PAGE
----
Ostensible subcontractor affiliation was not created when the small prime contractor proposed to hire its subcontractor’s current employee to serve as the prime contractor’s project manager.
In a recent size appeal decision, the SBA Office of Hearings and Appeals held that, where the prime contractor would retain supervision and control of contract performance, the prime contractor was not dependent on its subcontractor for contract management.
The VA and Kingdomware Technologies Inc. haven’t agreed on much in recent years, but in briefs filed with the Supreme Court on November 20, 2015, they agree on one thing: the pending Kingdomware Supreme Court case is not moot.
Hopefully, the fact that neither party wants the case dismissed on a technicality will help convince the Court to decide Kingdomware on the merits.
After a busy week of travel to Pittsburgh for the 2015 National Veterans Small Business Engagement, I have returned to the office to get you caught up on this week’s top government contracting news. In this week’s SmallGovCon Week In Review, the House of Representatives adds veterans to the list of disadvantaged companies under the DOT DBE program (but not everyone is happy about it), a look at how a decline in defense spending will impact contractors, the Government starts the process of looking for alternatives to DUNS numbers, and much more.
I am back in Lawrence after two great days at the National Veterans Small Business Engagement in Pittsburgh. I led three Learning Sessions at the NVSBE: the first on SDVOSB joint venturing and teaming, the second on the SBA’s proposed new “universal” mentor-protege program, and the third on the ins and outs of the non-manufacturer rule.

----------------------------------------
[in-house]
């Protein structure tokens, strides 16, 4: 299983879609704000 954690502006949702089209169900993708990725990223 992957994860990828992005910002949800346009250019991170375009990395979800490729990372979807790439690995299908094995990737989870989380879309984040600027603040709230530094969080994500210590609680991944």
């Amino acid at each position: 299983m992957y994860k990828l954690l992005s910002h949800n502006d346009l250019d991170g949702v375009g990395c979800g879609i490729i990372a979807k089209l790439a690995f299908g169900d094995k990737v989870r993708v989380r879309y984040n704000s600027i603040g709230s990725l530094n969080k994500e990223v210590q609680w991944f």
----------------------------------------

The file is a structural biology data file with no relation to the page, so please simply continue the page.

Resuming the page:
Thank you to all of the veterans, government representatives, and others who attended the sessions–the rooms were packed and the audiences were very engaged. And thank you, as well, to the organizers of this great annual event, who kindly invited me to speak even though the VA and I don’t exactly see eye to eye on the Kingdomware case.
If you weren’t able to attend my sessions at the NVSBE, I am happy to send you a copy of the slides–just contact me.
An agency may not procure new services under an existing GSA Schedule delivery order if the new services exceed scope of the original delivery order.
In a recent decision, Onix Networking Corp., B-411841 (Nov. 9, 2015), the GAO sustained a protest where the agency acquired a new type of software by modifying an existing delivery order for software license extensions because the acquisition exceeded the scope of the initial delivery order. According to the GAO, the out-of-scope modification amounted to an improper sole source contract.
After the disappointment of a last-minute cancellation of oral arguments in the Kingdomware Supreme Court case, I had a great trip to Washington, DC, where the highlight was speaking at the 2015 APTAC Fall Conference. Next week, it’s off to Pittsburgh for the National Veterans Small Business Engagement, where I will be giving three Learning Sessions (and hopefully hearing more from the VA on its proposed SDVOSB program overhaul).
But for now, I’m back in beautiful Lawrence, Kansas and ready with our weekly dose of government contracting news. In this week’s SmallGovCon Week In Review, a commentator weighs in on the VA’s proposed new SDVOSB regulations, another asks why the numbers of veteran-owned businesses are dropping, OPM violates the FAR in a contract award, and much more.
A procuring agency acted improperly by allowing bidders a mere 15 hours to respond to an amended Invitation for Bids–especially given that most of those 15 hours were outside of ordinary working times.
In a recent bid protest decision, the GAO sustained an offeror’s protest of the 15-hour deadline, holding that the procuring agency had acted improperly by failing to give prospective bidders a reasonable time to prepare and submit amended bids.